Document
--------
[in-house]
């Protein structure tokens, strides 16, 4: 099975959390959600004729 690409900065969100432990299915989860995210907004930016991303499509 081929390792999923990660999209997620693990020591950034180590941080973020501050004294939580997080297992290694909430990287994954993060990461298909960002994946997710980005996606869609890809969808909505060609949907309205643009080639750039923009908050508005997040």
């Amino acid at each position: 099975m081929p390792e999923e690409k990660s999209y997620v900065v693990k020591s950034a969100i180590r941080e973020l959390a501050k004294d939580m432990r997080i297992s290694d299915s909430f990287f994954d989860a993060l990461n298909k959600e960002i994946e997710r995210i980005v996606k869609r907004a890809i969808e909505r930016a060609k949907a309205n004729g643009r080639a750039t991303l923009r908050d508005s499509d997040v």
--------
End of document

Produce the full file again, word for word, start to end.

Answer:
[in-house]
């Protein structure tokens, strides 16, 4: 099975959390959600004729 690409900065969100432990299915989860995210907004930016991303499509 081929390792999923990660999209997620693990020591950034180590941080973020501050004294939580997080297992290694909430990287994954993060990461298909960002994946997710980005996606869609890809969808909505060609949907309205643009080639750039923009908050508005997040």
């Amino acid at each position: 099975m081929p390792e999923e690409k990660s999209y997620v900065v693990k020591s950034a969100i180590r941080e973020l959390a501050k004294d939580m432990r997080i297992s290694d299915s909430f990287f994954d989860a993060l990461n298909k959600e960002i994946e997710r995210i980005v996606k869609r907004a890809i969808e909505r930016a060609k949907a309205n004729g643009r080639a750039t991303l923009r908050d508005s499509d997040v």